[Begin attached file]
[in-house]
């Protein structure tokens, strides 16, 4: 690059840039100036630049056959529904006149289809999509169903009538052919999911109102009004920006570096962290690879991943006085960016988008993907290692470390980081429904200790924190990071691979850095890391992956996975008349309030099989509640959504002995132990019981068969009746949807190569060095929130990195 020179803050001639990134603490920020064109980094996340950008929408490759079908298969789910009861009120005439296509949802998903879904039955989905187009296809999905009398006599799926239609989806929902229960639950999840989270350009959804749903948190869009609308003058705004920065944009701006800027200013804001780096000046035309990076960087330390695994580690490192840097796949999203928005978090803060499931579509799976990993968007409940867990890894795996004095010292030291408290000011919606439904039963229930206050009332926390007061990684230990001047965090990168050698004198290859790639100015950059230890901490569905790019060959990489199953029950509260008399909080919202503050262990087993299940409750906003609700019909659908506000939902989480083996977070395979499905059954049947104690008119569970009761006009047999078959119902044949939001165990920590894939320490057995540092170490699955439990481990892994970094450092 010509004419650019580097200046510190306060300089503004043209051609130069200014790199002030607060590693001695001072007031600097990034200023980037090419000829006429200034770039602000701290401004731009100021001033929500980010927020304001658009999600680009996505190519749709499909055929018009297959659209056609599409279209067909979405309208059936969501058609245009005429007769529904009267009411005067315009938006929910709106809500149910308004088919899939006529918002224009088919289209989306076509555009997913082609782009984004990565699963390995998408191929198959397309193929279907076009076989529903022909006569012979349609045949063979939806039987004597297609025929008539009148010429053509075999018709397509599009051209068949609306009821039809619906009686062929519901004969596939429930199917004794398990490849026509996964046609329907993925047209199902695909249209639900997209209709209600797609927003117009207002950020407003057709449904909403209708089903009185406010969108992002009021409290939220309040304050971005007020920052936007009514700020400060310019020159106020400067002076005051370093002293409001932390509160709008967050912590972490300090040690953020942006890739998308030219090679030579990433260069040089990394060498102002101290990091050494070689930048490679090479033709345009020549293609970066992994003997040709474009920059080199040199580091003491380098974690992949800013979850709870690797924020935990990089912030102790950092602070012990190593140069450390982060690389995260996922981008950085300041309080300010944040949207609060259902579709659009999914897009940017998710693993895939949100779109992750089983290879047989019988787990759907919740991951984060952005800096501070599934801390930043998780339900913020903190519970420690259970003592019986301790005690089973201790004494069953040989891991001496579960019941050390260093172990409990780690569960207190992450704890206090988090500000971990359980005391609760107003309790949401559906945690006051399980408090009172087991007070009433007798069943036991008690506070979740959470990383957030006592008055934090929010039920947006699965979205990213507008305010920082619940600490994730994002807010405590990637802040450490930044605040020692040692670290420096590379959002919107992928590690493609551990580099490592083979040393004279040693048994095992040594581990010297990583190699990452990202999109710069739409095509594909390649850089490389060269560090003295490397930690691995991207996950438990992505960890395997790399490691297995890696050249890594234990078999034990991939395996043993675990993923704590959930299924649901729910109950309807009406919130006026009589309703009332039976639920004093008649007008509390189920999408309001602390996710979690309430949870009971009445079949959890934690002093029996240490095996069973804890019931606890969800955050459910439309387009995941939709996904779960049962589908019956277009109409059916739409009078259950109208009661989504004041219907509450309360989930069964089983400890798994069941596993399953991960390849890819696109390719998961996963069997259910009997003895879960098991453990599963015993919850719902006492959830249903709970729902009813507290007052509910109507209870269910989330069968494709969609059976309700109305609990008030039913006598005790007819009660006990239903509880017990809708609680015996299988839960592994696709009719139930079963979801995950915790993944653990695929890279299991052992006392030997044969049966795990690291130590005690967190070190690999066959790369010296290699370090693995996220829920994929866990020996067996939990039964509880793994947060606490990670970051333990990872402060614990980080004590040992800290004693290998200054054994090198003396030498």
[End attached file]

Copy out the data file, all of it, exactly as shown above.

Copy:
[in-house]
């Protein structure tokens, strides 16, 4: 690059840039100036630049056959529904006149289809999509169903009538052919999911109102009004920006570096962290690879991943006085960016988008993907290692470390980081429904200790924190990071691979850095890391992956996975008349309030099989509640959504002995132990019981068969009746949807190569060095929130990195 020179803050001639990134603490920020064109980094996340950008929408490759079908298969789910009861009120005439296509949802998903879904039955989905187009296809999905009398006599799926239609989806929902229960639950999840989270350009959804749903948190869009609308003058705004920065944009701006800027200013804001780096000046035309990076960087330390695994580690490192840097796949999203928005978090803060499931579509799976990993968007409940867990890894795996004095010292030291408290000011919606439904039963229930206050009332926390007061990684230990001047965090990168050698004198290859790639100015950059230890901490569905790019060959990489199953029950509260008399909080919202503050262990087993299940409750906003609700019909659908506000939902989480083996977070395979499905059954049947104690008119569970009761006009047999078959119902044949939001165990920590894939320490057995540092170490699955439990481990892994970094450092 010509004419650019580097200046510190306060300089503004043209051609130069200014790199002030607060590693001695001072007031600097990034200023980037090419000829006429200034770039602000701290401004731009100021001033929500980010927020304001658009999600680009996505190519749709499909055929018009297959659209056609599409279209067909979405309208059936969501058609245009005429007769529904009267009411005067315009938006929910709106809500149910308004088919899939006529918002224009088919289209989306076509555009997913082609782009984004990565699963390995998408191929198959397309193929279907076009076989529903022909006569012979349609045949063979939806039987004597297609025929008539009148010429053509075999018709397509599009051209068949609306009821039809619906009686062929519901004969596939429930199917004794398990490849026509996964046609329907993925047209199902695909249209639900997209209709209600797609927003117009207002950020407003057709449904909403209708089903009185406010969108992002009021409290939220309040304050971005007020920052936007009514700020400060310019020159106020400067002076005051370093002293409001932390509160709008967050912590972490300090040690953020942006890739998308030219090679030579990433260069040089990394060498102002101290990091050494070689930048490679090479033709345009020549293609970066992994003997040709474009920059080199040199580091003491380098974690992949800013979850709870690797924020935990990089912030102790950092602070012990190593140069450390982060690389995260996922981008950085300041309080300010944040949207609060259902579709659009999914897009940017998710693993895939949100779109992750089983290879047989019988787990759907919740991951984060952005800096501070599934801390930043998780339900913020903190519970420690259970003592019986301790005690089973201790004494069953040989891991001496579960019941050390260093172990409990780690569960207190992450704890206090988090500000971990359980005391609760107003309790949401559906945690006051399980408090009172087991007070009433007798069943036991008690506070979740959470990383957030006592008055934090929010039920947006699965979205990213507008305010920082619940600490994730994002807010405590990637802040450490930044605040020692040692670290420096590379959002919107992928590690493609551990580099490592083979040393004279040693048994095992040594581990010297990583190699990452990202999109710069739409095509594909390649850089490389060269560090003295490397930690691995991207996950438990992505960890395997790399490691297995890696050249890594234990078999034990991939395996043993675990993923704590959930299924649901729910109950309807009406919130006026009589309703009332039976639920004093008649007008509390189920999408309001602390996710979690309430949870009971009445079949959890934690002093029996240490095996069973804890019931606890969800955050459910439309387009995941939709996904779960049962589908019956277009109409059916739409009078259950109208009661989504004041219907509450309360989930069964089983400890798994069941596993399953991960390849890819696109390719998961996963069997259910009997003895879960098991453990599963015993919850719902006492959830249903709970729902009813507290007052509910109507209870269910989330069968494709969609059976309700109305609990008030039913006598005790007819009660006990239903509880017990809708609680015996299988839960592994696709009719139930079963979801995950915790993944653990695929890279299991052992006392030997044969049966795990690291130590005690967190070190690999066959790369010296290699370090693995996220829920994929866990020996067996939990039964509880793994947060606490990670970051333990990872402060614990980080004590040992800290004693290998200054054994090198003396030498």